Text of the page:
There is a lot to cover on Wednesdays. We should know, as collectively, we read an insane amount of comics. Even with a large review staff, it’s hard to get to everything. With that in mind, we’re back with Wrapping Wednesday, where we look at some of the books we missed in what was another great week of comics.
Let’s get this party started.
All-New Guardians of the Galaxy #11
Written by Gerry Duggan
Illustrated by Roland Boschi
Colored by Daniel Brown
Lettered by VC’s Cory Petit
Reviewed by Jake Hill
When Brian Bendis took over on “Guardians of the Galaxy” the comic skewed a lot closer to the movies, conveniently forgetting about the sprawling cast that Dan Abnett and Andy Lanning had so carefully built up. Gerry Duggan has largely focused on the movie Guardians (Star-Lord, Gamora, Drax, Rocket and Groot), but this latest issue picks up on a ton of long forgotten threads from Abnett and Lanning’s now classic run. Fans of the series will be delighted to see the return of Richard Rider and his brother, Robbie.
This issue completely skips over the core Guardians team as Richard looks for his brother, who has been missing since ‘The Thanos Imperative’ in 2010. It has been glossed over that the Nova Corps has been decimated, but this story dives right in to what happened, and it turns out to be connected to another forgotten thread, the Talons. Debuting in ‘War of Kings,’ the Talons are a secret order Shi’ar assassins.
Reintroducing these storylines serves two simultaneous purposes. First, it returns a feeling of scale to the Guardians comics. After so long dealing with the same characters and the same villains (how many times have the Guardians fought Nebula and Thanos and the Collector in the last three years of the comics?), expanded their rogue gallery and supporting cast reminds us that the galaxy is huge! There are more than a dozen characters running through the same conflicts again and again.
This issue also restores a sense of momentum to the ongoing story of the Guardians. Instead of a disposable tale where some anti-heroes fight some villains, “Guardians” #11 has real development. What happens to Robbie Rider is shocking, and by the end of the issue not only are the Talons reestablished as terrifying villains, there’s a new bad guy in the Galaxy who I can’t wait to see face our heroes.
It’s nice to give new readers a jumping on point, but if the ongoing popularity of “X-Men” and “Spider-Man” prove anything, it’s that drawing from years of continuity make comics feel significant, and the worlds feel lived in. Duggan does a fantastic job at reestablishing some forgotten characters, and showing how they’ve changed, rather than bringing them back as completely new entities that serve his story needs. Other Marvel writers should take note.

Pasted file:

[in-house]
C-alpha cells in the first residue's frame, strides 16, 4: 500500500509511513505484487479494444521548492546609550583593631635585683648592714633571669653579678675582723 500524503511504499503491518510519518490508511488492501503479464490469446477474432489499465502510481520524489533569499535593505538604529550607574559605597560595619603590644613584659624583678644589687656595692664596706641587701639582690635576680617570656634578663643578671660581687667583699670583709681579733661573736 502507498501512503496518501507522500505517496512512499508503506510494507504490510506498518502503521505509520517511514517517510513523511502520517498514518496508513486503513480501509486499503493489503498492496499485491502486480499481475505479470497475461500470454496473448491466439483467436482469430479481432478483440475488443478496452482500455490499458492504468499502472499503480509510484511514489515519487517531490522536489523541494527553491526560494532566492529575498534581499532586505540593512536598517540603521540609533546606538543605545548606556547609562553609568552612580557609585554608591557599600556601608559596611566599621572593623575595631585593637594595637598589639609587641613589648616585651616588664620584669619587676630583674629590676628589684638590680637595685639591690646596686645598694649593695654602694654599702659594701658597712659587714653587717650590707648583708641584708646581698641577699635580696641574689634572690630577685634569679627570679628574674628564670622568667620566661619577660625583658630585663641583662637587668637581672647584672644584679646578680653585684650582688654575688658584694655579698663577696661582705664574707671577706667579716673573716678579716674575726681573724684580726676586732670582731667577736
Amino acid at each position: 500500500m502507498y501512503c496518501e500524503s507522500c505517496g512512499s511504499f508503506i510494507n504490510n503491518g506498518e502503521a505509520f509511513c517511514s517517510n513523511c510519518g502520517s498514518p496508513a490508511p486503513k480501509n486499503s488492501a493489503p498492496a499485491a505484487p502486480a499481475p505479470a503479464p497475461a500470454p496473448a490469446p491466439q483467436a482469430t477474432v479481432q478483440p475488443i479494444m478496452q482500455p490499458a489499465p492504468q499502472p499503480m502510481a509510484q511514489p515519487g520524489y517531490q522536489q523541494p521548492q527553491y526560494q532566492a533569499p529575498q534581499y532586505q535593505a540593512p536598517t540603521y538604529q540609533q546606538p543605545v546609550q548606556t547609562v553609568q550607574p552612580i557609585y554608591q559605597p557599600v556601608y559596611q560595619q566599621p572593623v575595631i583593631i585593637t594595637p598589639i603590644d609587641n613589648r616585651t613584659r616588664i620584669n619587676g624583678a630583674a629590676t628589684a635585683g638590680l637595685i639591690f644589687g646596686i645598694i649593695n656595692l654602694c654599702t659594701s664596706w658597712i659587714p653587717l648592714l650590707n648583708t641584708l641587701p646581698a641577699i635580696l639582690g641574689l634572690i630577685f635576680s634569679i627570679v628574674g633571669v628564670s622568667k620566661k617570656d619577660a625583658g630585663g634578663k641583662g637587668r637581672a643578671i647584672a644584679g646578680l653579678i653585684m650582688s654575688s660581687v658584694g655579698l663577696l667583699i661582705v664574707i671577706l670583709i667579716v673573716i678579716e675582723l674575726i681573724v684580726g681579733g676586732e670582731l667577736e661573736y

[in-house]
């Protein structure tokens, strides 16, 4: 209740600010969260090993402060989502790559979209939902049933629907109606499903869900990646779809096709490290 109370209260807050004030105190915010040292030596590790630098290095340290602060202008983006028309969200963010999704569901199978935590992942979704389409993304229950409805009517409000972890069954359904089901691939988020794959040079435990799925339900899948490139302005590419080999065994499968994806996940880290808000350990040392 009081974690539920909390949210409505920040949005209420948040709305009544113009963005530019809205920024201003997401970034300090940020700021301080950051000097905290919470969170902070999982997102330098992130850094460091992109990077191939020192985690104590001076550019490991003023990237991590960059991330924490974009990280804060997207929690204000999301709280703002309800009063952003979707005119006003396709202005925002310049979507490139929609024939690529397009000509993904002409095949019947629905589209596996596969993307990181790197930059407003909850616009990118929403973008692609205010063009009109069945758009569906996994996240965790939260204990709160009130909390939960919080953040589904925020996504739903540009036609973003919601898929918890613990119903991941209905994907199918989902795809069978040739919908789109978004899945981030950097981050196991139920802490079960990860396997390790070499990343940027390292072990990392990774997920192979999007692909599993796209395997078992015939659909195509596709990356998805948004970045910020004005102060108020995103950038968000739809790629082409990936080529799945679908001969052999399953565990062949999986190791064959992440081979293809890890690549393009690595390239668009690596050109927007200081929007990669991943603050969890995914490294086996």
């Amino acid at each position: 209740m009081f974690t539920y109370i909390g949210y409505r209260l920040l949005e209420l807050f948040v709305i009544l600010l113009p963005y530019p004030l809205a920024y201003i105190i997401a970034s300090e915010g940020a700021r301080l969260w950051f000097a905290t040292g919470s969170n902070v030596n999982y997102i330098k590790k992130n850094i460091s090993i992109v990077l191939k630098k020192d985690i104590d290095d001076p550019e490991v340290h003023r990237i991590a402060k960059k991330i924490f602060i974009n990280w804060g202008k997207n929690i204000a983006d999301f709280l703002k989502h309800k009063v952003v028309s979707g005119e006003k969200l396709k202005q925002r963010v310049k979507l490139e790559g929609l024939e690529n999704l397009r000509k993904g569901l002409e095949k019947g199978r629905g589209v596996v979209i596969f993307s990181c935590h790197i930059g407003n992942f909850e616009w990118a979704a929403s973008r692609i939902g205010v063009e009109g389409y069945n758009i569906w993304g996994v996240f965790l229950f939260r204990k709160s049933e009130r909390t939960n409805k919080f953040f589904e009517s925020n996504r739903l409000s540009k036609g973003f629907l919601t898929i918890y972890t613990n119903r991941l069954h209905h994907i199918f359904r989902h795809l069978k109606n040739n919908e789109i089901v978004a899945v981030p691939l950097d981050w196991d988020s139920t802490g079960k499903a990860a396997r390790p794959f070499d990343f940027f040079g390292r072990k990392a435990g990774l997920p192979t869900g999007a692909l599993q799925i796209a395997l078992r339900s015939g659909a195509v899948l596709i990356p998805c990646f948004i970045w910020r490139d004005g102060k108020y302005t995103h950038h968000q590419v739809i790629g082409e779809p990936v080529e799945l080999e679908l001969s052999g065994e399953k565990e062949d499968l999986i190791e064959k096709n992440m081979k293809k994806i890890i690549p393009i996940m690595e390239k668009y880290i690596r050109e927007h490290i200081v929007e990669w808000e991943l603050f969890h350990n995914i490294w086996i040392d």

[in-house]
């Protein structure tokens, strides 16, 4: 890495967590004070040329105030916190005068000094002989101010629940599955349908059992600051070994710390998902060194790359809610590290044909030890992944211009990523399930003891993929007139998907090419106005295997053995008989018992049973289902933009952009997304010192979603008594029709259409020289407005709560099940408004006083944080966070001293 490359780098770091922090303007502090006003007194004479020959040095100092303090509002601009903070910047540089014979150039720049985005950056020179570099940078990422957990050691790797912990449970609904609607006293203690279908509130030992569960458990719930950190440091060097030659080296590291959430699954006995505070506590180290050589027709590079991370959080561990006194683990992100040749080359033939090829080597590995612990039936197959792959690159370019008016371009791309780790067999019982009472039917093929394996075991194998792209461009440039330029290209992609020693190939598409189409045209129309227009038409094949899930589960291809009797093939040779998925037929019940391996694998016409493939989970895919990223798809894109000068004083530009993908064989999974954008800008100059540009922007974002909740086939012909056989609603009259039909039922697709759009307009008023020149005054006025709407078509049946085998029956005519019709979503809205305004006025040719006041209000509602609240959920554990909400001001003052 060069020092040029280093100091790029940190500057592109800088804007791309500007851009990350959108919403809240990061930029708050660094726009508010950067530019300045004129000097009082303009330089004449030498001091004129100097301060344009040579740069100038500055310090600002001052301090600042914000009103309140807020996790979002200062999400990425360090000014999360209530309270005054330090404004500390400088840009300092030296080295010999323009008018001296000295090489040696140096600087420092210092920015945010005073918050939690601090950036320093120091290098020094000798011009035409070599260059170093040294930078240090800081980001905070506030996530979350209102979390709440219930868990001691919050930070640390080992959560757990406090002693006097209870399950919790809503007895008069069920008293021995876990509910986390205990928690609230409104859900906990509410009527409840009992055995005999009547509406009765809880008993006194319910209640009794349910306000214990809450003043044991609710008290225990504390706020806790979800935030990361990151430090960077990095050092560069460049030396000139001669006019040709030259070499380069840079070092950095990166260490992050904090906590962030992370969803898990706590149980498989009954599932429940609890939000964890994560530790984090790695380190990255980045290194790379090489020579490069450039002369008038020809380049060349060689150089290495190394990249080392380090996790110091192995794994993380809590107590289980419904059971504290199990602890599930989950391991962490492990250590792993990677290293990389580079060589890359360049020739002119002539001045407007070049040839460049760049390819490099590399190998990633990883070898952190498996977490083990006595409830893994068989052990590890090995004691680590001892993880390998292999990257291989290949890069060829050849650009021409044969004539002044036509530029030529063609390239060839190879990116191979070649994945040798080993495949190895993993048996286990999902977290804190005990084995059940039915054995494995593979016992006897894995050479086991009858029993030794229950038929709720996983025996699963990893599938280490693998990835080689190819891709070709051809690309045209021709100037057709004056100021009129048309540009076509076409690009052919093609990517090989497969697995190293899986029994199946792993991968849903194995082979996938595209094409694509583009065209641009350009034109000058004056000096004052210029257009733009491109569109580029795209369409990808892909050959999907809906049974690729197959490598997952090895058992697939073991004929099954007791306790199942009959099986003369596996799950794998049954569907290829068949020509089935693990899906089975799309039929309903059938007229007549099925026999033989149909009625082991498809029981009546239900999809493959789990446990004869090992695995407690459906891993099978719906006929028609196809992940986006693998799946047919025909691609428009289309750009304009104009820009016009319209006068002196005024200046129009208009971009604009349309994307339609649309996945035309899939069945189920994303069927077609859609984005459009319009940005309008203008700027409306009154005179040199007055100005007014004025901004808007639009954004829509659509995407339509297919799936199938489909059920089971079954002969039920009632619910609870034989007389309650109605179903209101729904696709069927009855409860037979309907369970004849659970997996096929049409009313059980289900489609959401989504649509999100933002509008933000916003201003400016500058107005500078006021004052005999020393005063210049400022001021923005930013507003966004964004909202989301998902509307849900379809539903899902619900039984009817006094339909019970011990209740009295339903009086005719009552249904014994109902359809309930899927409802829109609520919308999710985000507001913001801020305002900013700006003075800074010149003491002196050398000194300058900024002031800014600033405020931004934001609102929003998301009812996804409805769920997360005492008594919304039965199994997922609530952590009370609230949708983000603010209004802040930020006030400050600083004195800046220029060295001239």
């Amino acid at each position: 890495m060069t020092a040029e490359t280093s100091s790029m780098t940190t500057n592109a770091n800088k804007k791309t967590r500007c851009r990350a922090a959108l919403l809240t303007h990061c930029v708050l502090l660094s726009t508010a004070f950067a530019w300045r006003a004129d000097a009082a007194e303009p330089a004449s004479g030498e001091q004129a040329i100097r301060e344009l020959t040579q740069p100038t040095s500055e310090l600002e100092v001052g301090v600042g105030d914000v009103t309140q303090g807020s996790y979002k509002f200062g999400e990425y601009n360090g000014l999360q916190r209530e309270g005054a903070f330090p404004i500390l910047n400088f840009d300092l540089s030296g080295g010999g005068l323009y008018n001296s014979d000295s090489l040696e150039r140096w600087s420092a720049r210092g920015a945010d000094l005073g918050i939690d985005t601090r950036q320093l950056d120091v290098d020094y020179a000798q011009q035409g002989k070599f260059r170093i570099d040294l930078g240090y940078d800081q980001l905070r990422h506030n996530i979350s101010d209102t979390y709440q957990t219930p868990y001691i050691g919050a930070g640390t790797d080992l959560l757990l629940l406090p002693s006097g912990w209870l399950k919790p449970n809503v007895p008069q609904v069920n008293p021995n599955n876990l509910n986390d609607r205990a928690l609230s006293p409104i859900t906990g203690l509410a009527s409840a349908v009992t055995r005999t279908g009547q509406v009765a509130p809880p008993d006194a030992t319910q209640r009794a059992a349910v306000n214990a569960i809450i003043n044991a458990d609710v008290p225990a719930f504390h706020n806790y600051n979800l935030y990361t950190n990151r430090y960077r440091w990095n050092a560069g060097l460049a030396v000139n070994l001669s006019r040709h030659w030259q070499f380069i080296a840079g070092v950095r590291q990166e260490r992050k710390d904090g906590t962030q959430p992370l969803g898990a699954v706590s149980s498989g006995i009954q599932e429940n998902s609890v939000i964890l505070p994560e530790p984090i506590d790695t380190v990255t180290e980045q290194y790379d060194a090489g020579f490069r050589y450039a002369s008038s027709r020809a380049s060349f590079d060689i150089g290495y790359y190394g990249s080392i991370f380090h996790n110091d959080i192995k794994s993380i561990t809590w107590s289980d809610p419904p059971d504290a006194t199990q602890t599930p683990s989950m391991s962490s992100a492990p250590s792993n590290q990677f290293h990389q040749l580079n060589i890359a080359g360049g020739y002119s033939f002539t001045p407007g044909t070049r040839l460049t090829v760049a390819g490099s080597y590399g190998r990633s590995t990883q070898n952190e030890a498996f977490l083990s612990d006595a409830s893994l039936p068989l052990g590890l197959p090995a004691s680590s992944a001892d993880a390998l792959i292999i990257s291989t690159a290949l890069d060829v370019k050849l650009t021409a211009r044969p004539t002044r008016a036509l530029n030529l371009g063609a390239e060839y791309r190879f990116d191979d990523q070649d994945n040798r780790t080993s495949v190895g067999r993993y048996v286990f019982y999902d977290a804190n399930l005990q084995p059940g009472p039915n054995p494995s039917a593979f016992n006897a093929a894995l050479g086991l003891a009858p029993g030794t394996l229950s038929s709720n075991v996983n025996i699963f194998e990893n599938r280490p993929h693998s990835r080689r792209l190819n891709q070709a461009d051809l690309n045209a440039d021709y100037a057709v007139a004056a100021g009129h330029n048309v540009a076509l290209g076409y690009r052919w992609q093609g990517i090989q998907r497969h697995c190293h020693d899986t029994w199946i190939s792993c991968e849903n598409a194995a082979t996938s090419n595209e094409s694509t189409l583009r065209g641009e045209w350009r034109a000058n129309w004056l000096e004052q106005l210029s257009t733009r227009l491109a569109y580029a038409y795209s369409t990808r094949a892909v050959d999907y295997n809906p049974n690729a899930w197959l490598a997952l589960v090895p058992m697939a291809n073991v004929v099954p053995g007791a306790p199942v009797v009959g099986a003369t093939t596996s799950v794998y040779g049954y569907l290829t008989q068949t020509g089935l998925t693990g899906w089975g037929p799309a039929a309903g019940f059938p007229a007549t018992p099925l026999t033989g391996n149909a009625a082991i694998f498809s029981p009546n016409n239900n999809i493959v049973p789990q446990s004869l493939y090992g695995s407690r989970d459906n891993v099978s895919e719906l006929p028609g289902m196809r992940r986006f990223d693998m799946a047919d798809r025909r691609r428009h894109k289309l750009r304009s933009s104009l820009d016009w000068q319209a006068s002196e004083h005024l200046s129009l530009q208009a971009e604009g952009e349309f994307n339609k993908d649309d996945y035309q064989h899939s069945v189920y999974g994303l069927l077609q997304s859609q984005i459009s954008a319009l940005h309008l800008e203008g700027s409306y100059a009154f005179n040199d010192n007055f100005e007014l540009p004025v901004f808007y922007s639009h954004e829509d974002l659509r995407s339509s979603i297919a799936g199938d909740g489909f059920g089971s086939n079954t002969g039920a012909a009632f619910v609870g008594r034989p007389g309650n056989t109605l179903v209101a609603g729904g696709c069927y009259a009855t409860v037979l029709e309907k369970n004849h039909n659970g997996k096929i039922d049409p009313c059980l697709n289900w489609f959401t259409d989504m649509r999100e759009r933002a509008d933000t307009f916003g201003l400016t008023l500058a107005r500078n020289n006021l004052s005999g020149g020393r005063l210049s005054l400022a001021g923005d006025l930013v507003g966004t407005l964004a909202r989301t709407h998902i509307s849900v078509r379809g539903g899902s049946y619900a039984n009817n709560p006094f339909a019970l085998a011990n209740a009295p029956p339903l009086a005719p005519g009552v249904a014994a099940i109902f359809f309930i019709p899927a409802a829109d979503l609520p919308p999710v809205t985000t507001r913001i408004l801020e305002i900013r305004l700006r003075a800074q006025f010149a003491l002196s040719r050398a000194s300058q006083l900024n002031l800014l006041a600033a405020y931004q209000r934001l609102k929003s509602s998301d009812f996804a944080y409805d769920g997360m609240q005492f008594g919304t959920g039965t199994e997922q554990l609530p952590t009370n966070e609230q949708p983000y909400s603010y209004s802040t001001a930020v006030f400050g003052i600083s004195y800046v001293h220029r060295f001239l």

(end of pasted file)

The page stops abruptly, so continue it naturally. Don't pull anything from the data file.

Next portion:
On top of that, the art team totally kills it. This is a dark issue of “Guardians,” and Roland Boschi has a noir style that would work for “Daredevil” or “Moon Knight,” but applied to dark corridors and dilapidated space stations. This is not the neon world of the movies, but something more akin to Ridley Scott. Locations look lived in, and characters show their wear and exhaustion. The realistic art style contrasts with the armored bird-people in a way that ups the tension.
I’m positive that more people are fans of the Guardians from the movies than the comics, but that doesn’t mean people want the same stories repeated over and over. Gerry Duggan and the team manage to use this issue to do something different from anything the Guardians have done in years. If you’re a lapsed old-time fan, this is the time to return. If you’re a new fan, this is another kind of story the Guardians can be used to tell.
Final Verdict: 8.5 – This is one of those issues that adds so much to the world, you can’t wait to keep reading.
The Archies #1
Written by Alex Segura and Matthew Rosenberg
Illustrated by Joe Eisma
Colored by Matt Herms
Lettered by Jack Morelli
Reviewed by John Schaidler
After many months of hype, not to mention countless teasers and exclusive previews, it’s time to get this show on the road! Unfortunately, for much of the debut issue, “The Archies” #1 is stuck in neutral. Don’t get me wrong, it’s a solid outing on many levels with excellent artwork, snappy dialogue and tons of Easter eggs for music fans, but after two separate one-shots – including one in which The Archies meet the Ramones – it doesn’t exactly move the story forward or reveal any new information.
And it feels like we’re back to square one.
Nonetheless, this story actually picks up right where “The Archies One Shot” ended, with the band wrapping up their first gig. As the applause subsides and the band comes back down to earth, the obvious – and only – question that remains is, “What next?” And that simple enquiry (in this Riverdale universe, anyway) is more than enough to send mopey band leader Archie Andrews into a downward spiral of self-doubt and angst all over again.
I mean, didn’t we just go through this? I’m confused. Who is this issue for…? If you’ve read the previous one-shots and bought into the hype, the story surely feels pretty tepid. On the other hand, if you’re new to the idea of The Archies as a band, I doubt there’s enough drama or intrigue to rope you in, not to mention pretty scant character introductions, other than to the surprisingly navel-gazing Archie.